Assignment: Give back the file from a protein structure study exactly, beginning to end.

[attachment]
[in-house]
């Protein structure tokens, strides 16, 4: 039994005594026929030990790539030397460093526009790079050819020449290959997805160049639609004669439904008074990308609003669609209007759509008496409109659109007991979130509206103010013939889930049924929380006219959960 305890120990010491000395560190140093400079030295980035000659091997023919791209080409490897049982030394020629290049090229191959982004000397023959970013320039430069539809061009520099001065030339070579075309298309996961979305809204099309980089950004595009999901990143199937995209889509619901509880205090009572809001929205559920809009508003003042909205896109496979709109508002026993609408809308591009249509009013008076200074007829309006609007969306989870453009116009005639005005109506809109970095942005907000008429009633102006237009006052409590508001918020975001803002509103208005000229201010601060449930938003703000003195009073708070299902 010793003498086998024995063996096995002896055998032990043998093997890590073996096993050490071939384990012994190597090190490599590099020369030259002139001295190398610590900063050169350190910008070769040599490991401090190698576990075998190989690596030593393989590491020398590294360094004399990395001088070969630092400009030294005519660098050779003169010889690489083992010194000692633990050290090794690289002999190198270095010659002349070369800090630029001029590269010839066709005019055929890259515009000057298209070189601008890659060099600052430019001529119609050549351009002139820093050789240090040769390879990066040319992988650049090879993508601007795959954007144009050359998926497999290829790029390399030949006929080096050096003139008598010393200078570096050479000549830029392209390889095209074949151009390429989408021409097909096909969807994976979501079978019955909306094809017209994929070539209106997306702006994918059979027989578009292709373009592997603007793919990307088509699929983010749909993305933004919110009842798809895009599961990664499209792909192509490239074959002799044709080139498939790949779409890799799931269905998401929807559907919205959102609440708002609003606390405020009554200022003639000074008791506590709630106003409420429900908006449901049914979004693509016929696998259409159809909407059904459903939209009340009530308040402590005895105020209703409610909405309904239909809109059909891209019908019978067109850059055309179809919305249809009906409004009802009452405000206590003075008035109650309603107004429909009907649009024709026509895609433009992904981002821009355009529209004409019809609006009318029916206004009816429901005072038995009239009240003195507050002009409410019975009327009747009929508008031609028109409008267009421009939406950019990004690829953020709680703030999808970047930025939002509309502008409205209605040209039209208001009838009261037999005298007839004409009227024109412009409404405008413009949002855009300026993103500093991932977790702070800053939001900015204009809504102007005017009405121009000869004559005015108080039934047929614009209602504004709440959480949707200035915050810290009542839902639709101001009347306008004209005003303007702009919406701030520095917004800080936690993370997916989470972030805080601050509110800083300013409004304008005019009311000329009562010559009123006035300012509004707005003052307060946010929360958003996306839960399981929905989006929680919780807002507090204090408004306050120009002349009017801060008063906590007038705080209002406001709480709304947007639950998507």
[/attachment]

[in-house]
């Protein structure tokens, strides 16, 4: 039994005594026929030990790539030397460093526009790079050819020449290959997805160049639609004669439904008074990308609003669609209007759509008496409109659109007991979130509206103010013939889930049924929380006219959960 305890120990010491000395560190140093400079030295980035000659091997023919791209080409490897049982030394020629290049090229191959982004000397023959970013320039430069539809061009520099001065030339070579075309298309996961979305809204099309980089950004595009999901990143199937995209889509619901509880205090009572809001929205559920809009508003003042909205896109496979709109508002026993609408809308591009249509009013008076200074007829309006609007969306989870453009116009005639005005109506809109970095942005907000008429009633102006237009006052409590508001918020975001803002509103208005000229201010601060449930938003703000003195009073708070299902 010793003498086998024995063996096995002896055998032990043998093997890590073996096993050490071939384990012994190597090190490599590099020369030259002139001295190398610590900063050169350190910008070769040599490991401090190698576990075998190989690596030593393989590491020398590294360094004399990395001088070969630092400009030294005519660098050779003169010889690489083992010194000692633990050290090794690289002999190198270095010659002349070369800090630029001029590269010839066709005019055929890259515009000057298209070189601008890659060099600052430019001529119609050549351009002139820093050789240090040769390879990066040319992988650049090879993508601007795959954007144009050359998926497999290829790029390399030949006929080096050096003139008598010393200078570096050479000549830029392209390889095209074949151009390429989408021409097909096909969807994976979501079978019955909306094809017209994929070539209106997306702006994918059979027989578009292709373009592997603007793919990307088509699929983010749909993305933004919110009842798809895009599961990664499209792909192509490239074959002799044709080139498939790949779409890799799931269905998401929807559907919205959102609440708002609003606390405020009554200022003639000074008791506590709630106003409420429900908006449901049914979004693509016929696998259409159809909407059904459903939209009340009530308040402590005895105020209703409610909405309904239909809109059909891209019908019978067109850059055309179809919305249809009906409004009802009452405000206590003075008035109650309603107004429909009907649009024709026509895609433009992904981002821009355009529209004409019809609006009318029916206004009816429901005072038995009239009240003195507050002009409410019975009327009747009929508008031609028109409008267009421009939406950019990004690829953020709680703030999808970047930025939002509309502008409205209605040209039209208001009838009261037999005298007839004409009227024109412009409404405008413009949002855009300026993103500093991932977790702070800053939001900015204009809504102007005017009405121009000869004559005015108080039934047929614009209602504004709440959480949707200035915050810290009542839902639709101001009347306008004209005003303007702009919406701030520095917004800080936690993370997916989470972030805080601050509110800083300013409004304008005019009311000329009562010559009123006035300012509004707005003052307060946010929360958003996306839960399981929905989006929680919780807002507090204090408004306050120009002349009017801060008063906590007038705080209002406001709480709304947007639950998507």